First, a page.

Page last updated at 13:50 GMT, Monday, 22 September 2008 14:50 UK

'Failure' in toddler torture case

Lois suffered 'sadistic' abuse, her stepfather's trial heard

Social workers failed to spot the risks to a toddler who was tortured to death by her drug addict stepfather, a report has found.

The girl, named as Lois in the report, was killed by Daniel Bishop, 28, four months after he moved into her home in Caerphilly in 2004.

Social workers were concerned about her welfare in the weeks before she died but did not act, said the report.

It has made eight recommendations, including improved training for staff.

Lois died four years ago aged two after she was systematically abused, tortured and ultimately killed by her stepfather Bishop, who had a history of violent offending.

He was jailed for 12 years.

Lois' mother Sarah, 30, a long term drug addict, was jailed for six years for "turning a blind eye" to the abuse.

When she died Lois was found to have 13 fractures, a cigarette burn and crushing injuries to her hands, as well as more than 50 bruises.

This case was complicated by the determined efforts of Sarah and Daniel Bishop to deceive professionals and cover up any signs of abuse
CSCB statement

On one occasion Lois suffered severe burns to her foot when her leg was placed over a gas cooker hob, Bishop's trial in 2007 at Cardiff Crown Court was told.

The little girl received no medical attention for her injuries and the court was told her mother did everything she could to hide her injuries from the authorities.

Neighbours on the Lansbury Park estate in Caerphilly said they had complained about the abuse but the court was told that the couple kept it hidden from social services.

In November 2004, Bishop shook the child so hard she suffered a brain haemorrhage and died two days later.

The judge referred the case to the children's commissioner and Caerphilly Safeguarding Children Board (CSCB) announced a multi-agency review into the case.

Daniel Bishop
Daniel Bishop married Lois' mother in January 2006

The resulting Maddocks' Report, published on Monday, found there was a "failure to recognise indicators of risk" and a collective "failure to react with sufficient clarity of purpose".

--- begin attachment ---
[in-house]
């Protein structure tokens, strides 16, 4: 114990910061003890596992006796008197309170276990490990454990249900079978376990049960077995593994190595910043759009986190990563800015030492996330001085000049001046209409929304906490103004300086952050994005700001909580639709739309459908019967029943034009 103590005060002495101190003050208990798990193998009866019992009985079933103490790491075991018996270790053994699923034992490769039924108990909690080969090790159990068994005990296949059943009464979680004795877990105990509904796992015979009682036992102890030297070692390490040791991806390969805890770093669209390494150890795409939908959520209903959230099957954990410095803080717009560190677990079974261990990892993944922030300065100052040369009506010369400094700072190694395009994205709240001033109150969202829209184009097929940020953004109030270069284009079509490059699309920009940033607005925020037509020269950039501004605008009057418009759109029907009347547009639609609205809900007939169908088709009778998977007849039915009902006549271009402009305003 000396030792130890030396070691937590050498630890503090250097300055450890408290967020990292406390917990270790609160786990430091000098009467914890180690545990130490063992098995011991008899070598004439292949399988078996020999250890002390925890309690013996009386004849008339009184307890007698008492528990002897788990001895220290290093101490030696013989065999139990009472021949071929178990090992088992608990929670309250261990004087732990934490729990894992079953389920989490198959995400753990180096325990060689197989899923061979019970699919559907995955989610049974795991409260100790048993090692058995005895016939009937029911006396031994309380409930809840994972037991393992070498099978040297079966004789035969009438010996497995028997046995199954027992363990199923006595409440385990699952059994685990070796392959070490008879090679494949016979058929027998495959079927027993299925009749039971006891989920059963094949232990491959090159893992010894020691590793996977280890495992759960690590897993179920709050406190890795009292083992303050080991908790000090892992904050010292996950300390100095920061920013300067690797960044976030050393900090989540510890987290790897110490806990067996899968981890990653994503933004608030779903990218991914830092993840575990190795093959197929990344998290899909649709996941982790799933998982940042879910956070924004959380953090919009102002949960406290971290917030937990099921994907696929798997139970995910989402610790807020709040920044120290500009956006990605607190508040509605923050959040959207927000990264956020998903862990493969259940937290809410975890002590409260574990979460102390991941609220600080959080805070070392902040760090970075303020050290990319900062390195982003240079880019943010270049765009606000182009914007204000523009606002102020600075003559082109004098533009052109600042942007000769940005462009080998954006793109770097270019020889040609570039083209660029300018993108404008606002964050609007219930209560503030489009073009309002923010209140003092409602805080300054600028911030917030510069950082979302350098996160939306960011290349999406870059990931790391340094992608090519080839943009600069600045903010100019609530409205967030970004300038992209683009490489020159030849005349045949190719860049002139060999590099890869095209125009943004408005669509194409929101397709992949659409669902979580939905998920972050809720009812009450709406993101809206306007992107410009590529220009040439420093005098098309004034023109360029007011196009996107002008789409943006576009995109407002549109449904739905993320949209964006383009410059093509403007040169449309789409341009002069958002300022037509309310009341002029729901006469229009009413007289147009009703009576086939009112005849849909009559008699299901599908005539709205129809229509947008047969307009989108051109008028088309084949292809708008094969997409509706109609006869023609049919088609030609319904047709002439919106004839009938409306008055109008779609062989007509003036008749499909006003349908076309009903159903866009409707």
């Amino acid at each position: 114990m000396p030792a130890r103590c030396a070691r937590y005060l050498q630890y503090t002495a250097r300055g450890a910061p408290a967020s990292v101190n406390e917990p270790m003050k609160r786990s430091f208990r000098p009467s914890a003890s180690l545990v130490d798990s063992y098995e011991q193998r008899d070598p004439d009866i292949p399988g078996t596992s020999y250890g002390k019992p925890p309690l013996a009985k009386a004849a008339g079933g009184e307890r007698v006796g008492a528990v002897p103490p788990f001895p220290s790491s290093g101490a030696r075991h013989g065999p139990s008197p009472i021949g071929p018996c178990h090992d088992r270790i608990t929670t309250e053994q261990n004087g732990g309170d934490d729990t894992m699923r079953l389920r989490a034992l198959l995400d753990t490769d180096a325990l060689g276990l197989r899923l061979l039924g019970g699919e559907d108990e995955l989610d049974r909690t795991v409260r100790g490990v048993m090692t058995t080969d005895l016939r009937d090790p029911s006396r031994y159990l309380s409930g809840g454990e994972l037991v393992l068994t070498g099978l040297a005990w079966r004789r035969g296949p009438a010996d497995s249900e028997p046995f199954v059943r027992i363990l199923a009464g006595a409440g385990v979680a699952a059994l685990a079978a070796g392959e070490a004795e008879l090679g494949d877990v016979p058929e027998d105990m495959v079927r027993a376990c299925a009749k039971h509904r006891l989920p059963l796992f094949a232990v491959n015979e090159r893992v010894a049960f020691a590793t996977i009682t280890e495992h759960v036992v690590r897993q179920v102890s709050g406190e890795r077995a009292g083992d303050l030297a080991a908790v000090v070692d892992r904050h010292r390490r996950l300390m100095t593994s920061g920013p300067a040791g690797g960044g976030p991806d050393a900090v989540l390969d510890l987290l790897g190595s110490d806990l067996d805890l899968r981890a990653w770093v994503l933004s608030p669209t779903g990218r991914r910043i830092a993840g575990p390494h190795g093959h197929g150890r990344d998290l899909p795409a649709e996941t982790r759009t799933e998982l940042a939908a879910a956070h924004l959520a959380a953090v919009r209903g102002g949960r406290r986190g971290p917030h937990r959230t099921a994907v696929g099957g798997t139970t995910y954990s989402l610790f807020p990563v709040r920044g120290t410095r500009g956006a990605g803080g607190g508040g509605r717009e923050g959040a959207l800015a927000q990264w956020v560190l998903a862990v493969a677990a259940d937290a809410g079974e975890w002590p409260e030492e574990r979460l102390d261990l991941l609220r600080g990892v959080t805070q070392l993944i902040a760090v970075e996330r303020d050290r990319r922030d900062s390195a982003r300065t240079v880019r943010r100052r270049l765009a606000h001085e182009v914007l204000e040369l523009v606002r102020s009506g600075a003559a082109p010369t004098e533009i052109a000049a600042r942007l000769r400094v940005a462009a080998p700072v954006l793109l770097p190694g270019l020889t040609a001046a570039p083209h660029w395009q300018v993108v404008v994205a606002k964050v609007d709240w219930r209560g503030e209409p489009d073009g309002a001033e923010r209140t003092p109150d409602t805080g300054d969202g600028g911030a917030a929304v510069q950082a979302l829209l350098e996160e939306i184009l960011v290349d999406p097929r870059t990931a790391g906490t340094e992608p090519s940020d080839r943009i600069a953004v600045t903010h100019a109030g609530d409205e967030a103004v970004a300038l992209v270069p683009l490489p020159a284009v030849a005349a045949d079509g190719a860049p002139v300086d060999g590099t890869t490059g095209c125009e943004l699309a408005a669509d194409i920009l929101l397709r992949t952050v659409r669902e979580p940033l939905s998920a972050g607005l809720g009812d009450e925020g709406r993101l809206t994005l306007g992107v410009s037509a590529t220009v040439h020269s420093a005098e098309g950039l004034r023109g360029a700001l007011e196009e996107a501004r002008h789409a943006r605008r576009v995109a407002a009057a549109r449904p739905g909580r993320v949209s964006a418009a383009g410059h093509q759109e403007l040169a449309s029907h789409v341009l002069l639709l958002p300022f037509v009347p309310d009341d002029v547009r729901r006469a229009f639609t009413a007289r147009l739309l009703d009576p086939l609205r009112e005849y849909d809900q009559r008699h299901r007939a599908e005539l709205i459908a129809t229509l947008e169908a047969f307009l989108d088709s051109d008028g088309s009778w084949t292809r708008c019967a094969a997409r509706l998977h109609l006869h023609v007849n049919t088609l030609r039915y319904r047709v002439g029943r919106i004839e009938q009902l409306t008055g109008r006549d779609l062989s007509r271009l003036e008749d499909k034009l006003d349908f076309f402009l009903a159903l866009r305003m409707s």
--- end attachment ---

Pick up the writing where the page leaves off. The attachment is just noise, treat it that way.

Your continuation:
The report's author, Peter Maddocks, said: "At the time of her death she had been identified as a child requiring the protection of all the agencies contributing to the child protection conference.

"This status of being a child in need of protection should have happened much more quickly.

"Some of this is attributable to information not being shared effectively at an earlier stage, but in the latter months it is a failure to recognise indicators of risk and to make properly organised enquiries and assessments.

"When the child protection procedures were invoked, further delays occurred.

"Collectively, there was a failure to act with sufficient clarity of purpose."

Mr Maddocks also said Bishop's history, littered with convictions for drug abuse and serious offences, were indicators he presented a risk of violence.

However, Mr Maddocks added: "There is nothing to indicate injury to a child in his previous history."

His report found that "significant changes" to strengthen the safeguards for children in Caerphilly county borough had been made in the four years since Lois' death by all the agencies involved, but it still made eight recommendations.

This included mandatory training for staff working with drug abusing parents to help them recognise any disguised harm.

Other recommendations focused on improving risk assessment procedures and referral processes.

'High quality training'

Chair of the CSCB David Hopkins said Lois' death highlighted the challenges faced by professionals in dealing with child protection cases.

But, he added, even if enquiries had been more purposeful and structured, the outcome in Lois' case may not have been different.

He said that disciplinary action had not been taken against staff responsible for monitoring Lois' welfare.

"This case was complicated by the determined efforts of Sarah and Daniel Bishop to deceive professionals and cover up any signs of abuse or injuries to her," said the CSCB in a statement.

Lindsay Whittle, leader of Caerphilly council, said: "This has been a difficult and devastating case to learn about.

"As councillors, we want the residents in the communities of Caerphilly county borough to know we share their concerns and we will immediately act upon any information we receive to ensure this never happens again."

He added the social services department had been reshaped since 2005 as a result of the case.

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